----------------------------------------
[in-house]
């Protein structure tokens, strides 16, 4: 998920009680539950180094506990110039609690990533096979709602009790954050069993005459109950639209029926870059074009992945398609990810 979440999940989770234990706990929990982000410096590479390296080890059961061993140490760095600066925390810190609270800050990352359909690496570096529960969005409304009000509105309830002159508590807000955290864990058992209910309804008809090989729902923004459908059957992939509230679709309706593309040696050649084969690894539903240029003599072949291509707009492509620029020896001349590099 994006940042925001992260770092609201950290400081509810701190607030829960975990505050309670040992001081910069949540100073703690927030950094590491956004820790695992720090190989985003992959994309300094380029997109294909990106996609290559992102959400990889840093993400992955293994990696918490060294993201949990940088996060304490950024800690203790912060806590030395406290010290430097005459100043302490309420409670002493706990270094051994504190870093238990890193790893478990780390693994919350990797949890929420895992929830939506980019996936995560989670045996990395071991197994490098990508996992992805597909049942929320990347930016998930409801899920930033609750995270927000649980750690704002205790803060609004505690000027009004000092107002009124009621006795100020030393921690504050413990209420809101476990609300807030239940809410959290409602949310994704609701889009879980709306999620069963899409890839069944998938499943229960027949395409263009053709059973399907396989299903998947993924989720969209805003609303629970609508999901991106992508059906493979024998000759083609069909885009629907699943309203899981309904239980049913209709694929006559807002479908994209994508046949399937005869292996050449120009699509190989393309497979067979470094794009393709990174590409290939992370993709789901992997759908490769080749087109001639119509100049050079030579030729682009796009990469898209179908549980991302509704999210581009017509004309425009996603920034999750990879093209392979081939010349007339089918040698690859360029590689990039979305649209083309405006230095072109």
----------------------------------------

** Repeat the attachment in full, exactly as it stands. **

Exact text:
[in-house]
């Protein structure tokens, strides 16, 4: 998920009680539950180094506990110039609690990533096979709602009790954050069993005459109950639209029926870059074009992945398609990810 979440999940989770234990706990929990982000410096590479390296080890059961061993140490760095600066925390810190609270800050990352359909690496570096529960969005409304009000509105309830002159508590807000955290864990058992209910309804008809090989729902923004459908059957992939509230679709309706593309040696050649084969690894539903240029003599072949291509707009492509620029020896001349590099 994006940042925001992260770092609201950290400081509810701190607030829960975990505050309670040992001081910069949540100073703690927030950094590491956004820790695992720090190989985003992959994309300094380029997109294909990106996609290559992102959400990889840093993400992955293994990696918490060294993201949990940088996060304490950024800690203790912060806590030395406290010290430097005459100043302490309420409670002493706990270094051994504190870093238990890193790893478990780390693994919350990797949890929420895992929830939506980019996936995560989670045996990395071991197994490098990508996992992805597909049942929320990347930016998930409801899920930033609750995270927000649980750690704002205790803060609004505690000027009004000092107002009124009621006795100020030393921690504050413990209420809101476990609300807030239940809410959290409602949310994704609701889009879980709306999620069963899409890839069944998938499943229960027949395409263009053709059973399907396989299903998947993924989720969209805003609303629970609508999901991106992508059906493979024998000759083609069909885009629907699943309203899981309904239980049913209709694929006559807002479908994209994508046949399937005869292996050449120009699509190989393309497979067979470094794009393709990174590409290939992370993709789901992997759908490769080749087109001639119509100049050079030579030729682009796009990469898209179908549980991302509704999210581009017509004309425009996603920034999750990879093209392979081939010349007339089918040698690859360029590689990039979305649209083309405006230095072109």